By Bob Mintzer
Back in the early ‘90s, I composed a series of short pieces based on common jazz forms that combined the jazz tradition with my take on improvising. The idea was to have melody, harmony, and rhythm implied in the pieces in a way where you could play by yourself and have it sound complete (J.S. Bach did this so beautifully in his cello suites and partitas). This idea eventually morphed into a written jazz etude that could be played along with a recorded rhythm section track on a CD. I added a track with myself playing the etude as a demonstration. I think of these jazz etudes as something in between a play-along and a solo transcription. These etudes illustrated some of the things I like to play when I solo and hopefully they might be of value to aspiring students of jazz. I’ve written five etude books since then varying in difficulty and stylistic focus. All the books have recordings with the trio rhythm sections I usually play with in my own quartet or with the Yellowjackets.
The books serve multiple purposes. 1) A player can study and learn the notes of the etude by playing along with the CD demo track to match the articulation and inflection of my saxophone playing. In addition, to listen and interpret the way the rhythm section and I play the etude together. (2) The player can work on time and phrasing by playing the etudes on the CD play-along rhythm section track. (3) A player can solo over the play-along rhythm section track of the etudes and incorporate the various melodic and harmonic devices illustrated in the written etudes. In a nutshell: listen, practice, learn, and apply the knowledge. I include an explanation of the how-and-why with each etude. Finally, the fringe benefits include improving sight-reading skill, expanding jazz vocabulary, and getting the chance to play with a world-class rhythm section.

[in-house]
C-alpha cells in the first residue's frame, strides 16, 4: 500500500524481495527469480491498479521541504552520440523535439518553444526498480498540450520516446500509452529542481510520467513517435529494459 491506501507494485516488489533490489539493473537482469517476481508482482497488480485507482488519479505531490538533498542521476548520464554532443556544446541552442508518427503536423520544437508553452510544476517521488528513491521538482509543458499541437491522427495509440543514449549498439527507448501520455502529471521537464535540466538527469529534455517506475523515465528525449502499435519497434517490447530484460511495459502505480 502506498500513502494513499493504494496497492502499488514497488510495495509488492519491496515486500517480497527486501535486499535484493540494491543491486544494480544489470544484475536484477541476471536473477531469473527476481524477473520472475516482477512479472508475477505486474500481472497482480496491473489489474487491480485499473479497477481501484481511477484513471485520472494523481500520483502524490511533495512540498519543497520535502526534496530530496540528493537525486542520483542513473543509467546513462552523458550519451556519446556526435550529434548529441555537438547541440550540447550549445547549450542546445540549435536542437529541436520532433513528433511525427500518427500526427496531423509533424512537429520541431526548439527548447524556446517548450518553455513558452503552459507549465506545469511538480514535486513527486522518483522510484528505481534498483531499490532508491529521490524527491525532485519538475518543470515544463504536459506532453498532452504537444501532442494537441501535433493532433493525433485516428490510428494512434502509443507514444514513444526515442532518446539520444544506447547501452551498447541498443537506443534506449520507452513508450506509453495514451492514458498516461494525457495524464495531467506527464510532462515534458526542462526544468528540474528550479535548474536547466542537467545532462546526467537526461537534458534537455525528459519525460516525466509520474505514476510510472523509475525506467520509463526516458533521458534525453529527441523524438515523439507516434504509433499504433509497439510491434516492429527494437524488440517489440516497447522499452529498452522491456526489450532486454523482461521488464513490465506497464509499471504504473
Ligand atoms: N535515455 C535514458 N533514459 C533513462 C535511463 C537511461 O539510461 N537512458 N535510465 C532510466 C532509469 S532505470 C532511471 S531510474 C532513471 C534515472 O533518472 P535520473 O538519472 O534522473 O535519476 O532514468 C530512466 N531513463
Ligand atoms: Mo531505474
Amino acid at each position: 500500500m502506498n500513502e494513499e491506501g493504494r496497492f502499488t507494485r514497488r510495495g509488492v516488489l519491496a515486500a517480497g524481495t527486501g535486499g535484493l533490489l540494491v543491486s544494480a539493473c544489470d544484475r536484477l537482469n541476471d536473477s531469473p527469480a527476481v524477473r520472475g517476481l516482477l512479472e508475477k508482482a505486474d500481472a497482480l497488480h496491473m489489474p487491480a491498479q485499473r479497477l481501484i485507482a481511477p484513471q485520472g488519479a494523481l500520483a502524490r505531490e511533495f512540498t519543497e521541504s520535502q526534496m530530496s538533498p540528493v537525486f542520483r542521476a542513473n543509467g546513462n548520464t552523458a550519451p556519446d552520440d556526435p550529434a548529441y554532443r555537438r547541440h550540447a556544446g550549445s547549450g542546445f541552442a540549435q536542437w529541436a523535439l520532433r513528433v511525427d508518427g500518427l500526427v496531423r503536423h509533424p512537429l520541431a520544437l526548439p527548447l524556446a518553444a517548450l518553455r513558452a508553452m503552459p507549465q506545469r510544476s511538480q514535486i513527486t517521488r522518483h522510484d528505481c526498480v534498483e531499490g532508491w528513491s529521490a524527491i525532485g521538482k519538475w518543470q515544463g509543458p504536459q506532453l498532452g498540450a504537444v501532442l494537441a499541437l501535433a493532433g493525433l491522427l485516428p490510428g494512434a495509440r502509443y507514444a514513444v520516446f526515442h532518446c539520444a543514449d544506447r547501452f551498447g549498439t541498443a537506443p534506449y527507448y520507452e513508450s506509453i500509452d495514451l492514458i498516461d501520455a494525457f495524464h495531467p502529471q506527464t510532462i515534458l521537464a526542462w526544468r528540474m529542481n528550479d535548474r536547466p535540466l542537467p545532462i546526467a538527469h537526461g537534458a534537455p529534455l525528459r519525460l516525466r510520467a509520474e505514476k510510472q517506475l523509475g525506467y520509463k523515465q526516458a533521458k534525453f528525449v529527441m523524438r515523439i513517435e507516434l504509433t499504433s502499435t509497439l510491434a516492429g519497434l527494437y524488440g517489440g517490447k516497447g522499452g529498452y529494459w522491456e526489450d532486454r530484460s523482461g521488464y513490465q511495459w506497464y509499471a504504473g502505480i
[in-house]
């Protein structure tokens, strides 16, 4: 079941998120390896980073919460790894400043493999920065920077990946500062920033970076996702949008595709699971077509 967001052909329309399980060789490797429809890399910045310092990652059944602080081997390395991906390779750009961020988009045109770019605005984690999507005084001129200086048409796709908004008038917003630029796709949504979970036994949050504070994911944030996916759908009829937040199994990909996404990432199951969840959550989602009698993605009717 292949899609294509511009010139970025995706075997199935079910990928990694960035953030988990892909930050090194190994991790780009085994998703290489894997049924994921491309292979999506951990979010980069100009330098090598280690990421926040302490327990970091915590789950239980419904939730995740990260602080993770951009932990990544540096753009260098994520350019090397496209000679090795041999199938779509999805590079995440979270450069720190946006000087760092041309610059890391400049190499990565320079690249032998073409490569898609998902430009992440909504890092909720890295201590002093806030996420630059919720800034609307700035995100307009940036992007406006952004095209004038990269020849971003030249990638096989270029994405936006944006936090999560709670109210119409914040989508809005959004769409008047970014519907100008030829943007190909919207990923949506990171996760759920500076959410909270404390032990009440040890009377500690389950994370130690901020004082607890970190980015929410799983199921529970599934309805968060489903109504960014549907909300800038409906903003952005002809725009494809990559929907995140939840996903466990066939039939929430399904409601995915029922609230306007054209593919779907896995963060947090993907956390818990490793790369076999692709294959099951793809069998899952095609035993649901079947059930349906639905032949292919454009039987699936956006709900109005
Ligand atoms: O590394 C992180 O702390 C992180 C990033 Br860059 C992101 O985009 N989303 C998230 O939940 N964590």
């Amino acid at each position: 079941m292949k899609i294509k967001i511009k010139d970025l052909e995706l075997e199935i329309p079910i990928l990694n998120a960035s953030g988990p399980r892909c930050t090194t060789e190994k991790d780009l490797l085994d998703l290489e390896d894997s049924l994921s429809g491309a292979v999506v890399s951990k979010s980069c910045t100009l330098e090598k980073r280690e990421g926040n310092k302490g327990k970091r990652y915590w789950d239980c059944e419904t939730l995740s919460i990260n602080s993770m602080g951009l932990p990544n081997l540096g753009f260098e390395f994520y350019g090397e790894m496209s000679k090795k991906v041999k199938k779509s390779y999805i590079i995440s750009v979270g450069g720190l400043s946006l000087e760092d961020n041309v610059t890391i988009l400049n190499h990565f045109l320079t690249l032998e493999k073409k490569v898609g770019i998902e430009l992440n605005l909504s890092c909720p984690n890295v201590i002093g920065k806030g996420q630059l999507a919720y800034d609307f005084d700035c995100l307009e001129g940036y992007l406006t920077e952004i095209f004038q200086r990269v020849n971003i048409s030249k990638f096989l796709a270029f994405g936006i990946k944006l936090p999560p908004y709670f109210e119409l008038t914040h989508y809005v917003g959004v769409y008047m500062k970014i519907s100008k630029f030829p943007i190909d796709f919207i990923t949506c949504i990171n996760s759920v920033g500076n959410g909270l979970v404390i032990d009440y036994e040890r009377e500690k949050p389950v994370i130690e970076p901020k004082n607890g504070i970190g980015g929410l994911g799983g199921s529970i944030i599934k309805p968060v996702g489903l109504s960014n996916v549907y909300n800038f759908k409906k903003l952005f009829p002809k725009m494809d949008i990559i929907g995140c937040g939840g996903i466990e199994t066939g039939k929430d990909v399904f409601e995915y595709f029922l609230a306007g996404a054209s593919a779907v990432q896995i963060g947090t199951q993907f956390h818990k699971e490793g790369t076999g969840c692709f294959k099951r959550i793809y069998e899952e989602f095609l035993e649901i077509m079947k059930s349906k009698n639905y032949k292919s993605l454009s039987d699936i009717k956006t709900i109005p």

Is this a viable way to learn to play jazz? Probably not in and of itself. Nothing beats the painstaking process of transcribing solos of the masters, learning several hundred tunes, practicing soloing on the tunes, working on patterns and all the devices that give you vocabulary for soloing, going out to hear live music, and playing a lot with other musicians. But in these times of quick access to information, these etude books can provide a forum for live playing and individual study and serve as a springboard for further study of playing jazz. For example, take any phrase from one of the etude books, practice it in all keys, and see if you can find a way to use that melodic shape while soloing over a blues or standard. Or, take one of the etudes and write a contrafact on the form and changes. Or, use one of the etude grooves as a vehicle for writing a new tune. The possibilities are endless. My hope is that my etude books will inspire students to move past merely playing the etudes verbatim and use the information to further research this wonderful art form. The more the player listens and observes the detail in the way we play the etudes on the CD—details such as attack, sustain, decay, dynamics, accented notes, length of notes, and so on, the better jazz musician any player can become. It’s all about the detail!